Ali: "My name is Muhammad Ali, and you will announce it right there in the center of the ring after the fight if you don't do it now."

    Terrell: "For the benefit of this broadcast; him, all right?"

    Ali: "You're acting just like an old Uncle Tom. I'm going to punish you."

    Now Terrell was angry and stepped forward into Ali's space. That sort of thing didn't happen when fighters were interviewed years ago.

    Terrell: "Wait a minute. Let me say something. You ain't got" -

    Ali: "Back off of me."

    Terrell: "Don't call me no Uncle Tom, man."

    Ali: "That's what you are, an Uncle Tom."

    Terrell: "Why you gonna call me an Uncle Tom?"

    Ali: "You heard me. Back off of me. Uncle Tom."

    At that point, Ali gave Terrell a two handed shove and the fighters had to be separated. For real.

    The HBO documentary then moves to Ali and Terrell in the center of the ring with referee Harry Kessler giving them their final pre-fight instructions. Ali wasn't one for staredowns. But he gives Terrell one here, and not for purposes of intimidation or show. His anger is bubbling near the surface. This time, he's the one who leans forward into Terrell's space. Both fighters decline Kessler's instruction to shake hands. Instead, Terrell reaches out with his left glove and pushes Ali away.

    The bout that followed was ugly and brutal. In the early rounds, Terrell suffered a fractured bone under his left eye and swelling of the left retina. From the eighth round on, he was virtually helpless. From that point on, Ali taunted him mercilessly.

    “Uncle Tom! What’s my name! Uncle Tom! What’s my name!”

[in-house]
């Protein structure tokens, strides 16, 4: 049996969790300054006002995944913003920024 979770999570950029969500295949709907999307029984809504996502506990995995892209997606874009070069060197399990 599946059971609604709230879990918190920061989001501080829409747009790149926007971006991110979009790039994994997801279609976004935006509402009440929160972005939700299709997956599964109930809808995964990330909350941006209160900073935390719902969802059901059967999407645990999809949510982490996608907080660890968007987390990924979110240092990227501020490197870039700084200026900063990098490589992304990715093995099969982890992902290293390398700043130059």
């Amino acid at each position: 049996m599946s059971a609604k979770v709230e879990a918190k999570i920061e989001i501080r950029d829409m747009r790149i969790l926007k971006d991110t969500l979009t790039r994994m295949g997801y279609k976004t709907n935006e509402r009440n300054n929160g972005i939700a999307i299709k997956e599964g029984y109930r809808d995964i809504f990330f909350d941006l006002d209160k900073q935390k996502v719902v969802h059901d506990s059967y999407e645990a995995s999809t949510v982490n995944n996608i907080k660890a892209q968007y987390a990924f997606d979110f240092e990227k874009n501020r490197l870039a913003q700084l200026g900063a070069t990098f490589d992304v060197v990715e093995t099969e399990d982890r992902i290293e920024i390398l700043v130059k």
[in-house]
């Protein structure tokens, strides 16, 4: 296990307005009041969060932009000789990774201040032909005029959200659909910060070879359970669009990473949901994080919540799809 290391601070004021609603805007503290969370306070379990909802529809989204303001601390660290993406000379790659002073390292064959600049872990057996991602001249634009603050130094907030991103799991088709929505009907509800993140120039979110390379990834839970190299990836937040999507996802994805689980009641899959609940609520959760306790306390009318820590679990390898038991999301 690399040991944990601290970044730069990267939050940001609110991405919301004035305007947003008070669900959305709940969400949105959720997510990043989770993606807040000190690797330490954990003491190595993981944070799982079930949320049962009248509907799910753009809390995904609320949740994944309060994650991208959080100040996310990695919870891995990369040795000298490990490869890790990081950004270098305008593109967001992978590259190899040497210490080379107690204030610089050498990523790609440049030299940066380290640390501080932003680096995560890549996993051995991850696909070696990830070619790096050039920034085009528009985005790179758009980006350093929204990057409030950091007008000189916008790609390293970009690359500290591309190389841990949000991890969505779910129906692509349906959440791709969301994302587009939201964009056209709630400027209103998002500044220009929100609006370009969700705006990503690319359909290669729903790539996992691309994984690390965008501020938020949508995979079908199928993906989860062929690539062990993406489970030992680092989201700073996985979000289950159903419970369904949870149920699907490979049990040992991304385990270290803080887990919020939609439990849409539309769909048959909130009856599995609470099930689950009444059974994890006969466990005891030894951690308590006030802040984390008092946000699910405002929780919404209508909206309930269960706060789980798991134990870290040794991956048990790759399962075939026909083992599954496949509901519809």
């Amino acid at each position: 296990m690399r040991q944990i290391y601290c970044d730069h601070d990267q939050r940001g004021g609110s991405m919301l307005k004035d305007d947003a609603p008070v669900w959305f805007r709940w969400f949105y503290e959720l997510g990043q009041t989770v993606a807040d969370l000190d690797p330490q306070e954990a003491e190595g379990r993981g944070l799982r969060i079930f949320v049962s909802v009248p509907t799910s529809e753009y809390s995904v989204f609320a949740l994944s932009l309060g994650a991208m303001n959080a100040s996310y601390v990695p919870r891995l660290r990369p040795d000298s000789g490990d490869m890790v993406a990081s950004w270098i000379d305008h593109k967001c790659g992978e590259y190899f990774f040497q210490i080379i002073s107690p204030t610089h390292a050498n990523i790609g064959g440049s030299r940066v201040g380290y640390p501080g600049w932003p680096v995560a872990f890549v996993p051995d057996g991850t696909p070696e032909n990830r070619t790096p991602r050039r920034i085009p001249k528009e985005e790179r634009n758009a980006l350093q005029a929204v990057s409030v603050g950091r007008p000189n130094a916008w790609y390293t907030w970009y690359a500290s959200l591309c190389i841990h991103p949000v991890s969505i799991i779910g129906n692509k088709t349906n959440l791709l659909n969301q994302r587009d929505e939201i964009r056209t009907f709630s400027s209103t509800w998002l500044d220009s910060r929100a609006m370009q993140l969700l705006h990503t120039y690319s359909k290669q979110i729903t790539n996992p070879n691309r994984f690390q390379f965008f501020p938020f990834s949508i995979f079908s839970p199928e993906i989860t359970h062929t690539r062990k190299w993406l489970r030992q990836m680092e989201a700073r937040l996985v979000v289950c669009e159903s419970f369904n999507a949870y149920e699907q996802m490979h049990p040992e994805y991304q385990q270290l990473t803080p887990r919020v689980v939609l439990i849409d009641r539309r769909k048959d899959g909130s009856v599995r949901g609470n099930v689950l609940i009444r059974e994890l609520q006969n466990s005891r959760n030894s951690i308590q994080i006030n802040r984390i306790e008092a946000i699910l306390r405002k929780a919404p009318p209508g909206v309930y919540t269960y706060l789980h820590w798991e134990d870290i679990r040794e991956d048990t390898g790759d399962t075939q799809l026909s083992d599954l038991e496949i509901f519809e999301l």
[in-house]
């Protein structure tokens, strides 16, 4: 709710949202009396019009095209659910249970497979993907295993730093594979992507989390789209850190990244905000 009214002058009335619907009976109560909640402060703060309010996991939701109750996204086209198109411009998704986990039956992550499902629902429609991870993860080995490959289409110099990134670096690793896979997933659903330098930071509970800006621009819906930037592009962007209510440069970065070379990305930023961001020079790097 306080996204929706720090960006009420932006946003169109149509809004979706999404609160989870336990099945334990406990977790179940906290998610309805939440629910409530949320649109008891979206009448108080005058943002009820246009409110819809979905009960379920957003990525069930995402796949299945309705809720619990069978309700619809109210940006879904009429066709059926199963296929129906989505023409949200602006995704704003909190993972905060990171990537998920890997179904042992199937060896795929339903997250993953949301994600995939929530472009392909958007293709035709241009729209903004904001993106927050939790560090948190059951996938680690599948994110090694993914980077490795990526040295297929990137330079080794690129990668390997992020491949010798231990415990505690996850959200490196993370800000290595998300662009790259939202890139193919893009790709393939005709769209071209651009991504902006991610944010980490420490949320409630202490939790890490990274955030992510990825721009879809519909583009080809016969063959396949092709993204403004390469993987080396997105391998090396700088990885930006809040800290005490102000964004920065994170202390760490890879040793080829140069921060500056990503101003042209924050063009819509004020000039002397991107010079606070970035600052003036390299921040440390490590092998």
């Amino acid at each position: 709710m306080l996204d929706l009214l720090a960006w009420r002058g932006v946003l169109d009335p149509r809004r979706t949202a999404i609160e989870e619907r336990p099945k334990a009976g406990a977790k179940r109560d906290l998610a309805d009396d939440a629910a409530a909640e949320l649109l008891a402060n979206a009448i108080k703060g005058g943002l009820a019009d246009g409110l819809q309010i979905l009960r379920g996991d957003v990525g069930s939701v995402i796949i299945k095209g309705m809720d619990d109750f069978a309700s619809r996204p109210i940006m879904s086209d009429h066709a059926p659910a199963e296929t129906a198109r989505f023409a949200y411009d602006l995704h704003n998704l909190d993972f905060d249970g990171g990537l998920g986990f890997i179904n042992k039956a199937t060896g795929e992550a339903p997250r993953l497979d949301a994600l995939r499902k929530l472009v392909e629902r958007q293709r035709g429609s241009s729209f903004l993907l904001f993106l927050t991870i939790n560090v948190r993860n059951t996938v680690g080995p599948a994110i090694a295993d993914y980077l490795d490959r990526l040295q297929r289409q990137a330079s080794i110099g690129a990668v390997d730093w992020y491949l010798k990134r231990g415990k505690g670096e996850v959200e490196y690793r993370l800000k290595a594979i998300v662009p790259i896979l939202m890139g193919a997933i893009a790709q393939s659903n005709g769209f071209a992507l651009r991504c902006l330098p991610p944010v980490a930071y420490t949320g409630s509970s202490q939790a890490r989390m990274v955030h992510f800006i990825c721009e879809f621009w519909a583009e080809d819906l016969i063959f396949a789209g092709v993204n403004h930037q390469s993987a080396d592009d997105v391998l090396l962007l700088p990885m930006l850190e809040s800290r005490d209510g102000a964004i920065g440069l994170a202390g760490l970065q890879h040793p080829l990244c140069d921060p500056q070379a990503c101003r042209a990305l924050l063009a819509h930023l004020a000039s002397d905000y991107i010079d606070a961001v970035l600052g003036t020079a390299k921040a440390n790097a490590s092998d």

“By the fourteenth round,” Tex Maule wrote in Sports Illustrated, “Terrell could no longer control his tormented body. Instead of reacting normally to a feint, he flinched instinctively with his whole being, and when he ventured to lead with his left, his recovery into a protective crouch was exaggerated and somehow pitiful. It was a wonderful demonstration of boxing skill and a barbarous display of cruelty."

    Jerry Izenberg, who was at ringside that night, later told me, "’What’s my name!’ It wasn’t a question. It was a demand. Ali was determined to make Terrell say it, and the fight was absolutely horrible. If Ali was an evil person, that’s the kind of person he would have been all the time. Somebody really pushed the wrong button that night because it was a side of him so out of character that, to this day, I find it hard to believe it was him. It was evil. Ali went out there to make it painful and embarrassing and humiliating for Ernie Terrell. It was a vicious ugly horrible fight.”

    What's My Name / Muhammad Ali captures the antecedents of that moment.

    Thomas Hauser's email address is thomashauserwriter@gmail.com. His most recent book – Protect Yourself at all Times– was published by the University of Arkansas Press. In 2004, the Boxing Writers Association of America honored Hauser with the Nat Fleischer Award for career excellence in boxing journalism.